From our perspective in Australia, it seems the US hold the Kennedy family in such high regard that they’ve lost all objectivity. The treatment of JFK’s kin, as TV and film often uses the Kennedy family as a saintly symbol of the best kind of American —clean cut, humble, and classy as hell.
No matter the attempts to cut down the tall poppy with hindsight criticisms of JFK’s presidency that range from inconsequential to incompetent, the Kennedy reputation remains intact. Whether the man was genetic perfection or a projection of the public need for a hero, and whether his family’s significance is more cultural than political, here are a few examples of the American Kennedy obsession.
John Jr. is getting his due coverage this and next year, with 2017’s follow-up season to The Americans and last night’s excellent documentary I am John Jr,. airing on SBS One.
But TV has long held a fascination with the Kennedy family and, particularly John F. Kennedy Jr.
Elaine almost becomes a Kennedy - Seinfeld
Most successful narrative conflict comes from a character really wanting something and the writer making it difficult for them to get it, and in this case that thing is a date with John F Kennedy Jr, and that person is Elaine Benice from Seinfeld.
The fact John Jr doesn’t appear on the show works to the episode’s advantage, as we don’t only empathise with Elaine’s frustration, but as we are always almost catching a glimpse of the man, we feel it too.
Like Elaine, we never do, and so a noble life away from those three buffoons slips away as easy as its possibility presented itself.
And here’s the real Jerry with the real John Jr.
Meet Fran Felstein, (one of) John F. Kennedy’s Gumar(s) - The Sopranos
JFK’s ghost features in multiple episodes of The Sopranos, namely in the fifth season stunner In Camelot, where Tony meets one of his father’s mistresses, the wickedly named Fran Felstein.
Tony takes a liking to Fran for the good ol’ gal she seems to be, and a way for us to clock onto how high a pedestal he holds her (and Kennedy) is for her to show him Kennedy’s handkerchief.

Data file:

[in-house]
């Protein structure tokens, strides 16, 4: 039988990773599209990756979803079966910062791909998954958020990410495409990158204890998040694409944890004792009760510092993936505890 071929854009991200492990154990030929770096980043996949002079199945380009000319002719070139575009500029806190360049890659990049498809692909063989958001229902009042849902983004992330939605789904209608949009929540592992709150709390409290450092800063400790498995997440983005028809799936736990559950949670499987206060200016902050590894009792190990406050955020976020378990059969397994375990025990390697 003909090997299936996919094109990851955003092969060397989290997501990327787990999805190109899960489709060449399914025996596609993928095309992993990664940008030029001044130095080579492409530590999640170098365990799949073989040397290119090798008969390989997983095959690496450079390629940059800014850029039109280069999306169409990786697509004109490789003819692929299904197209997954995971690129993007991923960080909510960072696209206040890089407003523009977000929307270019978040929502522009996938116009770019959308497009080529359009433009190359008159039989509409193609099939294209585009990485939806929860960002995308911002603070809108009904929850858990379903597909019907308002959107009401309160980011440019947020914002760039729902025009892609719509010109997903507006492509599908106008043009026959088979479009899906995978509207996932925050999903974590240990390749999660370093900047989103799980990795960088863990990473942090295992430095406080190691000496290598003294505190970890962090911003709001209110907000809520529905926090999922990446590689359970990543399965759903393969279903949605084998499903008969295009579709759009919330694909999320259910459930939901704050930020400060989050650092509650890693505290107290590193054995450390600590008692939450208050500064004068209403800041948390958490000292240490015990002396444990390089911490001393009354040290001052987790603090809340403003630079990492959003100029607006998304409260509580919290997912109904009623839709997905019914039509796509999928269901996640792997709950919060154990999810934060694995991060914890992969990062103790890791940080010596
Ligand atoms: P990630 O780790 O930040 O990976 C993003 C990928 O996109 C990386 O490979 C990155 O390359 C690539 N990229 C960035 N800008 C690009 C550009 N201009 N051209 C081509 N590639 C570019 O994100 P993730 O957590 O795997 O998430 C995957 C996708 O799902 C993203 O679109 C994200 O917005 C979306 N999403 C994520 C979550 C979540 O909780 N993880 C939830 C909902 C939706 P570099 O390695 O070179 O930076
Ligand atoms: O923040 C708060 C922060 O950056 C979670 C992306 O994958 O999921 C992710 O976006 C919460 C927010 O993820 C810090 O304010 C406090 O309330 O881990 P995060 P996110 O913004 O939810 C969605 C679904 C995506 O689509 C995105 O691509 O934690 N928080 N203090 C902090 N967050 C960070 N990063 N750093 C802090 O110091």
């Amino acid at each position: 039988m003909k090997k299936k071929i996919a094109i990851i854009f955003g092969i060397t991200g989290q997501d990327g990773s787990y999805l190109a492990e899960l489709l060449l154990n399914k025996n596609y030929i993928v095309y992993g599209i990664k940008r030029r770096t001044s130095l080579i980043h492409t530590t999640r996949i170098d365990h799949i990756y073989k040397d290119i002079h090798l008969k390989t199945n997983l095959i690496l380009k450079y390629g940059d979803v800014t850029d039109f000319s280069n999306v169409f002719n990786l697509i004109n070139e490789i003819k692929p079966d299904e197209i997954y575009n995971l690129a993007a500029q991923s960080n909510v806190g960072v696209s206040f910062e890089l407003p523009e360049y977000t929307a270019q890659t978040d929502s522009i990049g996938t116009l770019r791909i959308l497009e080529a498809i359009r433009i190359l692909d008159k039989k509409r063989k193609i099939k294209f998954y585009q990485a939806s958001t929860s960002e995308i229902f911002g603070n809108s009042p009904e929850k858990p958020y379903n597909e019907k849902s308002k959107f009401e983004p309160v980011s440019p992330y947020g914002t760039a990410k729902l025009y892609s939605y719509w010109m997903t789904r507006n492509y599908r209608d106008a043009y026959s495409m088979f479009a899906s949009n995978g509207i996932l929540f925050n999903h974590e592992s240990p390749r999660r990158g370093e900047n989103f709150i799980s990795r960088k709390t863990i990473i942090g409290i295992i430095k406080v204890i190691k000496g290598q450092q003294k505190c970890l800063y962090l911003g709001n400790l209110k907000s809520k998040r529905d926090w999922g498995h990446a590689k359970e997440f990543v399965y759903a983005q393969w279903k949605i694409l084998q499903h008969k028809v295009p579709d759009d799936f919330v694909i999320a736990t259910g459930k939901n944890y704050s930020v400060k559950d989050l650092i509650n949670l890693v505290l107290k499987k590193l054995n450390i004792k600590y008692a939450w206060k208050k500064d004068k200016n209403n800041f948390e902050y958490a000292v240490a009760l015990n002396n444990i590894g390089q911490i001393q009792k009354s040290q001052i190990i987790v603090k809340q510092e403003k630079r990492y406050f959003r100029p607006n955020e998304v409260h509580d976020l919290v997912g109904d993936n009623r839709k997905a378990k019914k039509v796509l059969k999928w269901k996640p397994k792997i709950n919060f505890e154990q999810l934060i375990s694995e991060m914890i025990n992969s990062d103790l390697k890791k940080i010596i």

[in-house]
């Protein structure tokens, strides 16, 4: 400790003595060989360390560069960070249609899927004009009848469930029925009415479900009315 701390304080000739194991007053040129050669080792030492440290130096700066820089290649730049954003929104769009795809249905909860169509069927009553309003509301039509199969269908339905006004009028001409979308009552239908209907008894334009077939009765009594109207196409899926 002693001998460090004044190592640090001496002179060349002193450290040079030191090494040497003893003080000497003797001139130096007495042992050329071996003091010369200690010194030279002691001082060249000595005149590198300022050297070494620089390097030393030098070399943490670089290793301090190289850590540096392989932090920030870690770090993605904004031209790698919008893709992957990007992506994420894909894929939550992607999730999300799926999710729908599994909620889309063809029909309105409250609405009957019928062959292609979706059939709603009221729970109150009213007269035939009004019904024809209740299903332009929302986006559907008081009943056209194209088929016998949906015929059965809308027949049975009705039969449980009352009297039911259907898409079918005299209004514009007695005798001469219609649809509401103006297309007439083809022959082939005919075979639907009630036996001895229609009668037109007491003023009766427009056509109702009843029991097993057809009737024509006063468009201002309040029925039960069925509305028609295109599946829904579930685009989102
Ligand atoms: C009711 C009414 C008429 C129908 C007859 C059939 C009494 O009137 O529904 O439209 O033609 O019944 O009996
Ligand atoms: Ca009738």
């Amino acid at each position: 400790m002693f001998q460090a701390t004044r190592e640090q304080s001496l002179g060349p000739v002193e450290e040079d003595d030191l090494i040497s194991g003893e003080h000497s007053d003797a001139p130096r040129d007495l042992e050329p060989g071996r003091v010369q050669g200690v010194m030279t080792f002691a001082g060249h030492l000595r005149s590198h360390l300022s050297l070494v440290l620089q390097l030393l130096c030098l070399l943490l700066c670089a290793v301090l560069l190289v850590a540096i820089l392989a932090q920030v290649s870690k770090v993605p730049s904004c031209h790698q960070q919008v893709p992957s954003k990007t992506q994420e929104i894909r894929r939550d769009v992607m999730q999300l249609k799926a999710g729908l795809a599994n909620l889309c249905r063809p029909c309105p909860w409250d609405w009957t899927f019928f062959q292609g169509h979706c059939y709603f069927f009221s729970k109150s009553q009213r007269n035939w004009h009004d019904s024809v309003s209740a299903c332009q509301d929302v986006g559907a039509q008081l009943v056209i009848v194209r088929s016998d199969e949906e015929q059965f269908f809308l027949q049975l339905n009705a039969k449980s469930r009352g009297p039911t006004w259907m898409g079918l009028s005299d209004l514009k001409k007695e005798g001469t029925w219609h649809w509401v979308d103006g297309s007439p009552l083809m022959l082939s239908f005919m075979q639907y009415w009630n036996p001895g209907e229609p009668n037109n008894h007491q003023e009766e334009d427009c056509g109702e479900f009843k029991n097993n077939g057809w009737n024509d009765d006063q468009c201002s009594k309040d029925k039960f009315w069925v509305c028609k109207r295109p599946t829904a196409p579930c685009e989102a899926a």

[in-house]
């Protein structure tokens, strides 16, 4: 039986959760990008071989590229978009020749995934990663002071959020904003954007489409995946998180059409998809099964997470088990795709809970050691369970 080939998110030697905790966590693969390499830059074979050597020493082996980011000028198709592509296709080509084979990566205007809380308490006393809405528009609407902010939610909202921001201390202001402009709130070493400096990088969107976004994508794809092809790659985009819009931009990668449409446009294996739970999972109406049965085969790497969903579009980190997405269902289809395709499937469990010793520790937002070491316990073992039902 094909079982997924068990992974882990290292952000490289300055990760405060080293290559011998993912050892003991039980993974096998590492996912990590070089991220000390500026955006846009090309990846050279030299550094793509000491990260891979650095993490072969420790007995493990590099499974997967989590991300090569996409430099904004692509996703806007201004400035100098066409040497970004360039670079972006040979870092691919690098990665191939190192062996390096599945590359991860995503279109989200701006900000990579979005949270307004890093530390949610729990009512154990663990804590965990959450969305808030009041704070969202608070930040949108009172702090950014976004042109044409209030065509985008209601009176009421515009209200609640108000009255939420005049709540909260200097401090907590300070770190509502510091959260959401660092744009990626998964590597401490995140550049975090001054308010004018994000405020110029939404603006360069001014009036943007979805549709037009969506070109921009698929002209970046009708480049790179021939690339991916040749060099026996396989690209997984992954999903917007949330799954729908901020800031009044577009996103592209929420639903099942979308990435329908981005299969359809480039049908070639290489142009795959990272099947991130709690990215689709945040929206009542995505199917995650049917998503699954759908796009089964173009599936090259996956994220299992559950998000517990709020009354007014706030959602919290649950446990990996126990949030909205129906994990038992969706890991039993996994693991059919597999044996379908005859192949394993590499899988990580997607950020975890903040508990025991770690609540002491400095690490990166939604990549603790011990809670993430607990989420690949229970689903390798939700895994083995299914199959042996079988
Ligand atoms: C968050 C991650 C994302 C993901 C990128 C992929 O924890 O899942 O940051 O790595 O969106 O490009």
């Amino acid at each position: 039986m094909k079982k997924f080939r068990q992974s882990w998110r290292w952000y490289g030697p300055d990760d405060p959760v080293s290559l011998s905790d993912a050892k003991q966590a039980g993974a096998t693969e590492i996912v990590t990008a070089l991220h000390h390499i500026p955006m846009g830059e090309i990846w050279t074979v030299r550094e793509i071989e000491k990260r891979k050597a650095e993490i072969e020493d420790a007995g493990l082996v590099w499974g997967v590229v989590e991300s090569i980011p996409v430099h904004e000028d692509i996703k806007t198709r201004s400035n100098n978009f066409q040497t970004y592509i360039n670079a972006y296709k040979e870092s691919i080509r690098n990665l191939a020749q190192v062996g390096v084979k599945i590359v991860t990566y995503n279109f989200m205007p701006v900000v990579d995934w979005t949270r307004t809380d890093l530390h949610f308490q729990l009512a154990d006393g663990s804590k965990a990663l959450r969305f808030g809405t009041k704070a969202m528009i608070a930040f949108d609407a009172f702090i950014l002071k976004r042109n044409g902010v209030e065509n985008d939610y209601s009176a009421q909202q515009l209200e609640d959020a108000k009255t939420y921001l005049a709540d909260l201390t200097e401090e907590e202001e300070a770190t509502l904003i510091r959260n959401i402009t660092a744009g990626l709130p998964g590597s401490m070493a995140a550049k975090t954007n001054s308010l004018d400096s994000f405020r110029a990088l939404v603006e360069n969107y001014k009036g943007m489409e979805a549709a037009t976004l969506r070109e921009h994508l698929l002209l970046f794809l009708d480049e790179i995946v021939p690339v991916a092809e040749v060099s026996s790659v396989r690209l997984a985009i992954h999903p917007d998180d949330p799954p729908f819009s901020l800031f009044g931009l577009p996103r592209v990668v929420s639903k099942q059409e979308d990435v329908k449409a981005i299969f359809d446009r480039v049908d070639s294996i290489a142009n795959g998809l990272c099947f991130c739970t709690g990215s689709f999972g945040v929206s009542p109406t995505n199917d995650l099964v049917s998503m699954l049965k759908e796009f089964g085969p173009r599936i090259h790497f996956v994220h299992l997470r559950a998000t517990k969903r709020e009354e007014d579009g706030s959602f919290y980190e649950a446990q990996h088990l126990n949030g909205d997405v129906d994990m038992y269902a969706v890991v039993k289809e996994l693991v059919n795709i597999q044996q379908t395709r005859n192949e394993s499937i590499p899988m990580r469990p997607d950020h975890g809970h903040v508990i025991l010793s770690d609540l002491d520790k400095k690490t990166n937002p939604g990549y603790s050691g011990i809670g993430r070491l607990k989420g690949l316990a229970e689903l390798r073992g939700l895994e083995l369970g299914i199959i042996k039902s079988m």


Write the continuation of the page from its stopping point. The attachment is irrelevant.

This awe spreads to a later scene when Tony brags by proxy, telling his men of her famous affair.
The Kennedy’s get the prestige drama treatment - The Kennedy's
Conveniently titled The Kennedy’s, this 2011 miniseries created by 24’s Jon I-have-an-excellent-surname Cassar has been as lauded as it has been criticised.
Some find it delicious and satisfying, other’s find it sugary, unsubstantial, and bloody bad for your health.
I reserve the right to pass judgment as I’ve only seen it in parts, but the fact that a follow-up season The Kennedy’s: After Camelot is coming next year means I’ll probably give it a proper shot.
The new season focuses on those left in JFK’s wake, namely John F. Jr and Jackie Onassis, and also stars a grey-harried Matthew Perry as Ted Kennedy.
Onassis story wins best miniseries at the 1992 Emmys - A Woman Named Jackie
As much of a cultural icon as her husband, Jackie O (wow, I just made the link to Kyle Sandilands’ co-host. How annoying) was the rare public figure whose elitism was celebrated, rather than criticised. She was essentially revered as a princess, and her high-class tastes that included a fascination with French style was one of the things the public loved.
Onassis also became a reflection of the increasingly complex modern woman, one who spoke in a strong voice and was in a partnership with her husband rather than in a purely subservient role.
Her life is held under the microscope in this award-winning miniseries that splits up the timeline in accordance with her surname. The first part is called ‘”The Bouvier Years”, the second “The Kennedy Years”, and finally “The Onassis Years”.
Everyone stops what they’re doing - Mad Men
At the time, critics and fans of Mad Men wondered how they’d tackle huge events such as the moon landing or the JFK assassination, and with the latter they ended up facing it head on—using it as a tragedy that forces various characters into introspection mode.
Creator Matthew Weiner had initially planned to skip the event altogether, as he didn’t think he’d have anything to add, but as the characters gained dimension in his mind and he was approaching the date, he couldn’t NOT show the effect it had on the American public.
After the shock, Pete Campbell (Vincent Kartheiser) realises he’s grown apart from Sterling cooper, Roger Sterling clocks onto the superficiality of his relationship with his mistress, and Betty tells Don she no longer loves him.
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To get your Kennedy fix, catch up on I am JFK. Jr over at SBS OnDemand: